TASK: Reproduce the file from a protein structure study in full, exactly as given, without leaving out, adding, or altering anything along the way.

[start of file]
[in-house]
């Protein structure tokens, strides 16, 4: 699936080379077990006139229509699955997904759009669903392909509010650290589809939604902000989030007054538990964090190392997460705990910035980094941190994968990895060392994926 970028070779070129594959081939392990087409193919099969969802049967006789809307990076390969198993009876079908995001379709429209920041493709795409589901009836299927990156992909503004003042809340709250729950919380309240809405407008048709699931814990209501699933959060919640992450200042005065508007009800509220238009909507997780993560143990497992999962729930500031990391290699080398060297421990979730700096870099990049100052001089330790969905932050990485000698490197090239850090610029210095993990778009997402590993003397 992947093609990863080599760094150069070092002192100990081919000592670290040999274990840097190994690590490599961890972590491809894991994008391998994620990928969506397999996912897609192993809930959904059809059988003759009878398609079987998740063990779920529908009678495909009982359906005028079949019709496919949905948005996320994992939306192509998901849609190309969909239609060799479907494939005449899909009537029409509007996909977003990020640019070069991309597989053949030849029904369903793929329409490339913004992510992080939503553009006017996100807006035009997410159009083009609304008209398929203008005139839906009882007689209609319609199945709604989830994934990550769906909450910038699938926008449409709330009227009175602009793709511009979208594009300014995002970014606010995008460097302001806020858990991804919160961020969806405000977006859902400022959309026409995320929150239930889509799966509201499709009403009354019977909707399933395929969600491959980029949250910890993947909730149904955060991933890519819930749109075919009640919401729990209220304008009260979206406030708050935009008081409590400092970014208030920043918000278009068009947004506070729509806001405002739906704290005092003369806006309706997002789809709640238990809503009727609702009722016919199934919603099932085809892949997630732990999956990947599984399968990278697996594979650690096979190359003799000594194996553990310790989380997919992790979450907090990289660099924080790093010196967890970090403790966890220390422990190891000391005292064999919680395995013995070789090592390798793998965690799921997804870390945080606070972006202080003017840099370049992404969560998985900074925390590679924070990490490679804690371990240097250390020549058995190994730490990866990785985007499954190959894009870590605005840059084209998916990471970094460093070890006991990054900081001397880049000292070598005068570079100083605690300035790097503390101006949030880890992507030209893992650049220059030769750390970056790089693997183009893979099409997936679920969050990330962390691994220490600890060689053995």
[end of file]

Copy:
[in-house]
């Protein structure tokens, strides 16, 4: 699936080379077990006139229509699955997904759009669903392909509010650290589809939604902000989030007054538990964090190392997460705990910035980094941190994968990895060392994926 970028070779070129594959081939392990087409193919099969969802049967006789809307990076390969198993009876079908995001379709429209920041493709795409589901009836299927990156992909503004003042809340709250729950919380309240809405407008048709699931814990209501699933959060919640992450200042005065508007009800509220238009909507997780993560143990497992999962729930500031990391290699080398060297421990979730700096870099990049100052001089330790969905932050990485000698490197090239850090610029210095993990778009997402590993003397 992947093609990863080599760094150069070092002192100990081919000592670290040999274990840097190994690590490599961890972590491809894991994008391998994620990928969506397999996912897609192993809930959904059809059988003759009878398609079987998740063990779920529908009678495909009982359906005028079949019709496919949905948005996320994992939306192509998901849609190309969909239609060799479907494939005449899909009537029409509007996909977003990020640019070069991309597989053949030849029904369903793929329409490339913004992510992080939503553009006017996100807006035009997410159009083009609304008209398929203008005139839906009882007689209609319609199945709604989830994934990550769906909450910038699938926008449409709330009227009175602009793709511009979208594009300014995002970014606010995008460097302001806020858990991804919160961020969806405000977006859902400022959309026409995320929150239930889509799966509201499709009403009354019977909707399933395929969600491959980029949250910890993947909730149904955060991933890519819930749109075919009640919401729990209220304008009260979206406030708050935009008081409590400092970014208030920043918000278009068009947004506070729509806001405002739906704290005092003369806006309706997002789809709640238990809503009727609702009722016919199934919603099932085809892949997630732990999956990947599984399968990278697996594979650690096979190359003799000594194996553990310790989380997919992790979450907090990289660099924080790093010196967890970090403790966890220390422990190891000391005292064999919680395995013995070789090592390798793998965690799921997804870390945080606070972006202080003017840099370049992404969560998985900074925390590679924070990490490679804690371990240097250390020549058995190994730490990866990785985007499954190959894009870590605005840059084209998916990471970094460093070890006991990054900081001397880049000292070598005068570079100083605690300035790097503390101006949030880890992507030209893992650049220059030769750390970056790089693997183009893979099409997936679920969050990330962390691994220490600890060689053995």